For a while now I've been on this little path of change. I've written about it in other posts and the details for this particular conundrum are hardly important. But along this psychological hike of mine, I've had to let go of some people and habits which had come to feel like burdens versus positives. Every time something was released, it felt so awful. Each time felt like I was committing a terribly heinous act of extreme selfishness. Sometimes I've questioned whether I'm being narcissistic in my quest for a "best self." After all, who in the holy hell am I to demand the room to be my best self? How VERY American of me....

However, each release, each scuttled burden from my emotional or physical life, has left me freer to concentrate my best self energy on the things and people around me who enrich my life; who give to my life as much as I seek to give to them. All the fine inspirations and quotes on Pinterest and Facebook, which extol the virtues of being the friend who stays no matter what, fail to recognize that a truly enriching relationship is the result of give and give. Taking is secondary - for everyone involved.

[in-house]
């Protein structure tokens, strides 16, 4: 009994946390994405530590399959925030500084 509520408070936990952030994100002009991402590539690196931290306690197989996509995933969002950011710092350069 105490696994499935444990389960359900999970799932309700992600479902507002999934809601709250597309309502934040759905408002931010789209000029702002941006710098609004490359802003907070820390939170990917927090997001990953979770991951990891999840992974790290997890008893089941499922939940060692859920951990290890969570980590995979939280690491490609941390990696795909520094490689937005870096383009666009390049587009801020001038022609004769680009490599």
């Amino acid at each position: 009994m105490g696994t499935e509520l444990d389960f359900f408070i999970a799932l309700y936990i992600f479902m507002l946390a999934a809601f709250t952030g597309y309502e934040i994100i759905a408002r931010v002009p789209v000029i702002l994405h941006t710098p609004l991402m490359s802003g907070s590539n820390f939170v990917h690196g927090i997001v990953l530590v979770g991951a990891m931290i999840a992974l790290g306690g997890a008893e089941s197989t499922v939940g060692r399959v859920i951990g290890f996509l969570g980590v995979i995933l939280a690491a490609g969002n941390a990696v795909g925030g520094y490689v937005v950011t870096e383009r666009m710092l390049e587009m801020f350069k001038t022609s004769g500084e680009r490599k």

I have decided, thanks to Mr. Beah and his one little sound byte, that part of being true to myself means letting go of the absolute responsibility to never sever any tie; that allowing myself the freedom from toxicity, in any form, is totally and in all ways protected by the umbrella of compassionate living.

Because as the flight attendant reminds us before every single flight, you really DO have to secure your own survival before seeking to help the person beside you.

Saturday, December 28, 2013

THE New Year

From the start you should know that I take the New Year quite seriously. It is LITERALLY a changing of the calendar. That I hang on my wall. And it's a whole new number I have to type out in the 4 places left where the date doesn't auto-populate. So yeah. It's a *pretty*big*deal.*

I have thought for a long time (20 minutes to be exact) about what I shall resolve to do in the year 2014. And here is my list, in order of importance:

1 - I will shave my legs at least weekly.

2 - There is a giant box of Pez dispensers somewhere in my attic. I'm going to find that box and bring it downstairs and then put it in the closet. Every time I open the closet I'm going to think, "I need to find some way to display those...because they're kind of cool." That's all I'm going to do.

3 - I will play Candy Crush more often.